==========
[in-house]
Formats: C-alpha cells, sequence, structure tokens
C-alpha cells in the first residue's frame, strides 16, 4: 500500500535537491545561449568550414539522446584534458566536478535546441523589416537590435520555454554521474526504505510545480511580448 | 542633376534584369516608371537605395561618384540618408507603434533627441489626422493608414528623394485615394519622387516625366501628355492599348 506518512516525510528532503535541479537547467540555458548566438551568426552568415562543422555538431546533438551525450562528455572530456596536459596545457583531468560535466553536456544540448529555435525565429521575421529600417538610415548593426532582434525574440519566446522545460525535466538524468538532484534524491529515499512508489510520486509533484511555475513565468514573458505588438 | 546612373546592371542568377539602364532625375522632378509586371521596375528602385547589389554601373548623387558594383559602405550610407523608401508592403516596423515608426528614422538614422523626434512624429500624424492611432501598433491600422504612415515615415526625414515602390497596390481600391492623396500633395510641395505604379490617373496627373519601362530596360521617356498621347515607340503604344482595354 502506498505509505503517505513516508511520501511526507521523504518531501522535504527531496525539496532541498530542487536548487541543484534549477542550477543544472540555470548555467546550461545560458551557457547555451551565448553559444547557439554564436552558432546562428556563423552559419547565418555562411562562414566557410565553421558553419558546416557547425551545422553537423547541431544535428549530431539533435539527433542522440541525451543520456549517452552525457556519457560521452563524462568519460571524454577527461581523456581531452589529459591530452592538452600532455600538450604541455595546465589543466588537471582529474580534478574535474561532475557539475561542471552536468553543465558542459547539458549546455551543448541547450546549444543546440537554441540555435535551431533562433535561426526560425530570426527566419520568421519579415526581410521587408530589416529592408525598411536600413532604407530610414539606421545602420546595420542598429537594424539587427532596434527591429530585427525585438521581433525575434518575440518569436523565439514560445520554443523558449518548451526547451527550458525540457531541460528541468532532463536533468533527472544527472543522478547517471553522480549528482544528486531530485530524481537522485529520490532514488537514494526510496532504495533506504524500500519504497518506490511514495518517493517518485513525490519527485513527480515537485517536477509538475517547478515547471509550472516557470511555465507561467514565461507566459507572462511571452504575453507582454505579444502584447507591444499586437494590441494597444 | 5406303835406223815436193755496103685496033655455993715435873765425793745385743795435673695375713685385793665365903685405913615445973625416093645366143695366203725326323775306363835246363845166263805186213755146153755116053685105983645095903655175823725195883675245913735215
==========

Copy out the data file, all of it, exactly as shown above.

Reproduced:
[in-house]
Formats: C-alpha cells, sequence, structure tokens
C-alpha cells in the first residue's frame, strides 16, 4: 500500500535537491545561449568550414539522446584534458566536478535546441523589416537590435520555454554521474526504505510545480511580448 | 542633376534584369516608371537605395561618384540618408507603434533627441489626422493608414528623394485615394519622387516625366501628355492599348 506518512516525510528532503535541479537547467540555458548566438551568426552568415562543422555538431546533438551525450562528455572530456596536459596545457583531468560535466553536456544540448529555435525565429521575421529600417538610415548593426532582434525574440519566446522545460525535466538524468538532484534524491529515499512508489510520486509533484511555475513565468514573458505588438 | 546612373546592371542568377539602364532625375522632378509586371521596375528602385547589389554601373548623387558594383559602405550610407523608401508592403516596423515608426528614422538614422523626434512624429500624424492611432501598433491600422504612415515615415526625414515602390497596390481600391492623396500633395510641395505604379490617373496627373519601362530596360521617356498621347515607340503604344482595354 502506498505509505503517505513516508511520501511526507521523504518531501522535504527531496525539496532541498530542487536548487541543484534549477542550477543544472540555470548555467546550461545560458551557457547555451551565448553559444547557439554564436552558432546562428556563423552559419547565418555562411562562414566557410565553421558553419558546416557547425551545422553537423547541431544535428549530431539533435539527433542522440541525451543520456549517452552525457556519457560521452563524462568519460571524454577527461581523456581531452589529459591530452592538452600532455600538450604541455595546465589543466588537471582529474580534478574535474561532475557539475561542471552536468553543465558542459547539458549546455551543448541547450546549444543546440537554441540555435535551431533562433535561426526560425530570426527566419520568421519579415526581410521587408530589416529592408525598411536600413532604407530610414539606421545602420546595420542598429537594424539587427532596434527591429530585427525585438521581433525575434518575440518569436523565439514560445520554443523558449518548451526547451527550458525540457531541460528541468532532463536533468533527472544527472543522478547517471553522480549528482544528486531530485530524481537522485529520490532514488537514494526510496532504495533506504524500500519504497518506490511514495518517493517518485513525490519527485513527480515537485517536477509538475517547478515547471509550472516557470511555465507561467514565461507566459507572462511571452504575453507582454505579444502584447507591444499586437494590441494597444 | 5406303835406223815436193755496103685496033655455993715435873765425793745385743795435673695375713685385793665365903685405913615445973625416093645366143695366203725326323775306363835246363845166263805186213755146153755116053685105983645095903655175823725195883675245913735215